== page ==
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Baby loss is baby loss…

 

 

Miscarriage, still birth and infant loss.

I’ve experienced the pain of miscarriage. I’m part of that community. But  I cannot imagine the pain of losing a child at birth or beyond. I can’t speak for the women who have had to incorporate that pain into their lives. I can only speak for my own experiences.

But I find in the baby loss discussion, the list above does not include me.  I do not belong there.

That is because I lost a baby to a TFMR (Termination for Medical Reasons). Put plainly, my scan revealed a problem, a big problem and I was given ‘a choice’. The choice to stay pregnant and wait for my growing baby to die or the choice to end the pregnancy and say goodbye to the future as we thought it would be. Who on earth wants that choice?

We discussed it together. I think my husband was able to be a little more detached from the situation. For many, but not all men, babies become much more real once they are born and are more tangible. We made the choice to together to not put our much wanted baby through anymore pain. That’s the reasoning I am more comfortable with. More selfishly, I knew I couldn’t handle the idea of just waiting for our baby to die inside. I imagined that scenario and wondered whether I would notice when she had gone and the thought of just carrying on like nothing had happened felt impossible to me. My husband and I were very lucky to be on the same page.

I spent the days from diagnosis desperately googling and looking for people in the same situation. I had been painfully aware of the chance of miscarriage but naively thought we were beyond that. This was new territory for me.

I found armies of women who were supporting each other through similar but they were all hidden away and separated from other baby loss communities. I discovered that if you have a TFMR the natural instinct is to hide away in an underground community.  I found wonderful, strong women lurking in an underground world who were frightened and ashamed to admit, even to their own families, what had really happened to their baby. They feared repercussions and judgement, even from their nearest and dearest. I can see why. How can I stand side by side with someone who has held a much bigger and ‘real’ baby’ in their arms and had to say goodbye? How can I share my grief with someone who miscarried a desperately wanted baby when I’d had a choice?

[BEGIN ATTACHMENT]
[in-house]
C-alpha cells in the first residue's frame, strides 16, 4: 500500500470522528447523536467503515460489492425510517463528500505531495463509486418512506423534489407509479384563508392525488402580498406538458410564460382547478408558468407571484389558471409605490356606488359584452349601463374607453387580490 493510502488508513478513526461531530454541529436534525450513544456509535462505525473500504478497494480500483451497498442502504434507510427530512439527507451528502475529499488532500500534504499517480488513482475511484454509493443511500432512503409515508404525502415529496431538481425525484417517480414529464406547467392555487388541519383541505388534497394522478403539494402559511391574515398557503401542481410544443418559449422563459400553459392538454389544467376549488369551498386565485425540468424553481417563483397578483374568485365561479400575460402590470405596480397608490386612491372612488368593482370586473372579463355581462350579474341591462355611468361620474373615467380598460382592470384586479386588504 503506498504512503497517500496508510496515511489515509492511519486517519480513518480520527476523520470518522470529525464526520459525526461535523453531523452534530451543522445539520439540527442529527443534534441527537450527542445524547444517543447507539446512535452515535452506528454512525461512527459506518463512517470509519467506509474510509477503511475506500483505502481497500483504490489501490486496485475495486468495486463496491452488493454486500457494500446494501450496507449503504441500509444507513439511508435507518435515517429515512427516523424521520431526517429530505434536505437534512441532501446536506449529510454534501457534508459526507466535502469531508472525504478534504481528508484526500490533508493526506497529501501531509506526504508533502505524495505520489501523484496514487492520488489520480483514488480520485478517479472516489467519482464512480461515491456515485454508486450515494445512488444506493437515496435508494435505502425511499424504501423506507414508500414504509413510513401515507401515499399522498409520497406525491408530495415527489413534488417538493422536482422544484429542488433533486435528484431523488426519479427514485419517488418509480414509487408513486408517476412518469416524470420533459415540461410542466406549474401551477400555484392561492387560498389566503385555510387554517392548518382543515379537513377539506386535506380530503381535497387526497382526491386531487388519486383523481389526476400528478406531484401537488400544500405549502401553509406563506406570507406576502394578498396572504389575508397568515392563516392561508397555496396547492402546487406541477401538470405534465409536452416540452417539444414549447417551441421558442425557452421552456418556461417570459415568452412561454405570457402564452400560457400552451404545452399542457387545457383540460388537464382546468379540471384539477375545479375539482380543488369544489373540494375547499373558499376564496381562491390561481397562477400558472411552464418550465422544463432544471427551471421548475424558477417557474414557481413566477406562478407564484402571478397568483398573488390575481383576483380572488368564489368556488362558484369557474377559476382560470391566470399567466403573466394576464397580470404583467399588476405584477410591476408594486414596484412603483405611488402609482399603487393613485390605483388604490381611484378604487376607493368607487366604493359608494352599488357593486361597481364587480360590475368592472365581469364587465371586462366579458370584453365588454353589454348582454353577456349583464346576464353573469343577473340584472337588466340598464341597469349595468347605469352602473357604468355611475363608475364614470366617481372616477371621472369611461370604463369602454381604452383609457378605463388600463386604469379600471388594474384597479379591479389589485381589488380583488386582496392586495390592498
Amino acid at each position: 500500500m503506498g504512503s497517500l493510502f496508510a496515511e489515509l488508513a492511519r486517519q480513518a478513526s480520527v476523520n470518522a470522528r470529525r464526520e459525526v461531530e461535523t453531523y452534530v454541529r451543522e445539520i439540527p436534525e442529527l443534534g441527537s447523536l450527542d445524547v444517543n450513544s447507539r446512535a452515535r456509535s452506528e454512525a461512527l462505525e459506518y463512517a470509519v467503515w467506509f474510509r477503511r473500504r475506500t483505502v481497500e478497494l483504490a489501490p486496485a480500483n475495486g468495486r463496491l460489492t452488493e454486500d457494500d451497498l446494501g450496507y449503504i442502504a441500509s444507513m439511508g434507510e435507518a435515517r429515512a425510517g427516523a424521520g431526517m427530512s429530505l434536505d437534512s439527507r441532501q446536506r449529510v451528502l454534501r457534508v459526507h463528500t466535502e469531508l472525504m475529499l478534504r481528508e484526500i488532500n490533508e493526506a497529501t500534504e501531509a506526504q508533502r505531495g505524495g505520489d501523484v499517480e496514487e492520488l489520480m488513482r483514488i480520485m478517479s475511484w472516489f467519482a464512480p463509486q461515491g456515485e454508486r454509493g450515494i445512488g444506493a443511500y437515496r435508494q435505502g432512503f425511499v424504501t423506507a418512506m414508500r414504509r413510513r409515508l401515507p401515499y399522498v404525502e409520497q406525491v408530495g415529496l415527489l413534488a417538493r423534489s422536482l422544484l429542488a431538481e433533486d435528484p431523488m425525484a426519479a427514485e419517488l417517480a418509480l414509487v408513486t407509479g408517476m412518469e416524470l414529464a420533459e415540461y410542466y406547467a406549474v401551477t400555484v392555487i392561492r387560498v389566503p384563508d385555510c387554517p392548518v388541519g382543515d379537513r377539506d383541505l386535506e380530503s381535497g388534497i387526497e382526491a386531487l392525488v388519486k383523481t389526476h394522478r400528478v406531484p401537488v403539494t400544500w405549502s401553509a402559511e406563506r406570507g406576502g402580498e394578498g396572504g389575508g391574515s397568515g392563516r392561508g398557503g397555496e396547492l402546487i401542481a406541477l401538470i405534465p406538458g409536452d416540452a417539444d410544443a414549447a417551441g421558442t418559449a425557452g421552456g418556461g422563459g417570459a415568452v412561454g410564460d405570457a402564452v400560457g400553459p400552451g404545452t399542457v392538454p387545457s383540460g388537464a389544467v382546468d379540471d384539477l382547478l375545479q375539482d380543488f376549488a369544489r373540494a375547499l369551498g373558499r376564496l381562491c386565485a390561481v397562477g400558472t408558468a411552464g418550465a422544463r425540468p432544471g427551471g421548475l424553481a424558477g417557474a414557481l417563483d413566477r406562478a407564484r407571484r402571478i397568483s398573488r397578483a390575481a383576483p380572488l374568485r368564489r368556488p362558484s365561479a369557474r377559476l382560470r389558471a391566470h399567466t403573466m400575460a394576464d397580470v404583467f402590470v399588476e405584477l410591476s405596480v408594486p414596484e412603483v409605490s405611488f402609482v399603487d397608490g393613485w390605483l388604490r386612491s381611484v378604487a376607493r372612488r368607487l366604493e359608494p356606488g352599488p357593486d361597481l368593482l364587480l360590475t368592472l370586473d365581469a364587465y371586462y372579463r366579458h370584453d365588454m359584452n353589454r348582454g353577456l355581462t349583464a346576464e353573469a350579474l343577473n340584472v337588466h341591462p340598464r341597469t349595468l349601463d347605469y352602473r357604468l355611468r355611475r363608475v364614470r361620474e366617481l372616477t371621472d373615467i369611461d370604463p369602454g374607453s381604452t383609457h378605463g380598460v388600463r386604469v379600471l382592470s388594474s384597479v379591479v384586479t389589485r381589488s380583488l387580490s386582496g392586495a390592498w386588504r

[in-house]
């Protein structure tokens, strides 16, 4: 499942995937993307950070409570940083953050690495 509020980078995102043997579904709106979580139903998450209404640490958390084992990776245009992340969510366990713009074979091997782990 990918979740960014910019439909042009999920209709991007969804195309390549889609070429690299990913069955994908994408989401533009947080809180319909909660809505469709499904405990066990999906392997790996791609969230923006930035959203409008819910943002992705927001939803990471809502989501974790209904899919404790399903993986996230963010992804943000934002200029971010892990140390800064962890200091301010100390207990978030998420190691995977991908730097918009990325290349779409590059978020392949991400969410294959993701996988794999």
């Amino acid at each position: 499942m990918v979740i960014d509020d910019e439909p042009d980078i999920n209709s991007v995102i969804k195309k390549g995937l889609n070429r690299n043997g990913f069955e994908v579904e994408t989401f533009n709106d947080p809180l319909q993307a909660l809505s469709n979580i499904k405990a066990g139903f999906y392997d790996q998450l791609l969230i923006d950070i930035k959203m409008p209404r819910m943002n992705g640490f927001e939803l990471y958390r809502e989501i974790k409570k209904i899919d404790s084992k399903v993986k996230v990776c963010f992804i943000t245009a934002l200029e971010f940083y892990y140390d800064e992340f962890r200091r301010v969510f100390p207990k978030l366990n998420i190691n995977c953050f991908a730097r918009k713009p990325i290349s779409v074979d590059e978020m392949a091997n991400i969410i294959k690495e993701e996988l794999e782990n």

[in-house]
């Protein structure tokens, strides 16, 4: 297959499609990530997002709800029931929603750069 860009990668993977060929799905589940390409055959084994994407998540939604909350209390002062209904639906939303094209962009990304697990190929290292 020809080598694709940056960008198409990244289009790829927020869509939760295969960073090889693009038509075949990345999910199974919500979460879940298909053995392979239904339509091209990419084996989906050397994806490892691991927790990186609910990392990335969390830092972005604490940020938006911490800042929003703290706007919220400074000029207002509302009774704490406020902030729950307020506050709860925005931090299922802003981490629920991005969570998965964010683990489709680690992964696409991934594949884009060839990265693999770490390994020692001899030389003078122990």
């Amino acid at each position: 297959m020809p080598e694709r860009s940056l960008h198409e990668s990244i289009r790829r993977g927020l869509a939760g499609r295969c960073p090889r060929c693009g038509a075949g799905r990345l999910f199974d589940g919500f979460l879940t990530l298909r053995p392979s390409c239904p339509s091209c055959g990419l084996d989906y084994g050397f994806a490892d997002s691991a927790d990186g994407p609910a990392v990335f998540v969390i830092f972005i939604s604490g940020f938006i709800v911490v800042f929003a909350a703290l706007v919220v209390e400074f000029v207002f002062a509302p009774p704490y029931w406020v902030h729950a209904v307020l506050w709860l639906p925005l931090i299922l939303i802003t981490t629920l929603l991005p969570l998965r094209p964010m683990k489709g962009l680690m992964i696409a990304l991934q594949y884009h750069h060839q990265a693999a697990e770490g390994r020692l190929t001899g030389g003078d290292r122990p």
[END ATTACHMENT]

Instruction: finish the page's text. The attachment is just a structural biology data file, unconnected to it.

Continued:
But my baby was desperately wanted too. She was much loved and in making the decision that I made, in considering what was right for my baby, I broke my own heart too. Baby loss is baby loss. We called her Neve btw.

Baby loss does not go away even with the birth of another baby. I can honestly say there is rarely a day when I don’t think about those times. Every time I see a butterfly, I remember. Every time I see a rose, I’m reminded of my plan to plant a rose with our babies ashes. It’s been four years and the courage to make a final decision has still not found me. One day I will plant that rose.

Being pregnancy after baby loss is a minefield and as is parenting after a loss. Anxiety has consumed me and I’ve fought desperately to not wrap Little Fierce in cotton wool. I’m getting there but it ain’t easy.

When we miscarried trying to conceive our second rainbow baby, the memories returned full throttle. I was right back there in the darkest of places and anxiety often rears it’s ugly head. When my husband takes our child out on his own, I’m terrified. When I travel alone, I’m terrified. Our cat is currently missing and while I’m desperately worried for our cat I’m also now increasingly anxious again. The impact of baby loss is everywhere. Not to mention the decision to try and conceive again. That one is still an emotional rollercoaster and that is where I look to other people to inspire me with strength.

Undoubtedly there is people who have suffered worse loss than me and if they can keep going, maybe I can to.

When I Found My Fierce …

Harriot Lane Fox 

I’ve been tall all my life. I mean really tall. 5’11” since the age of 11. It’s been something I have had a love hate relationship with from an early age so when Harriot said she’d write a piece about being tall, it sang to me. This wonderful piece makes me nod, laugh and scream in equal measure. Enjoy!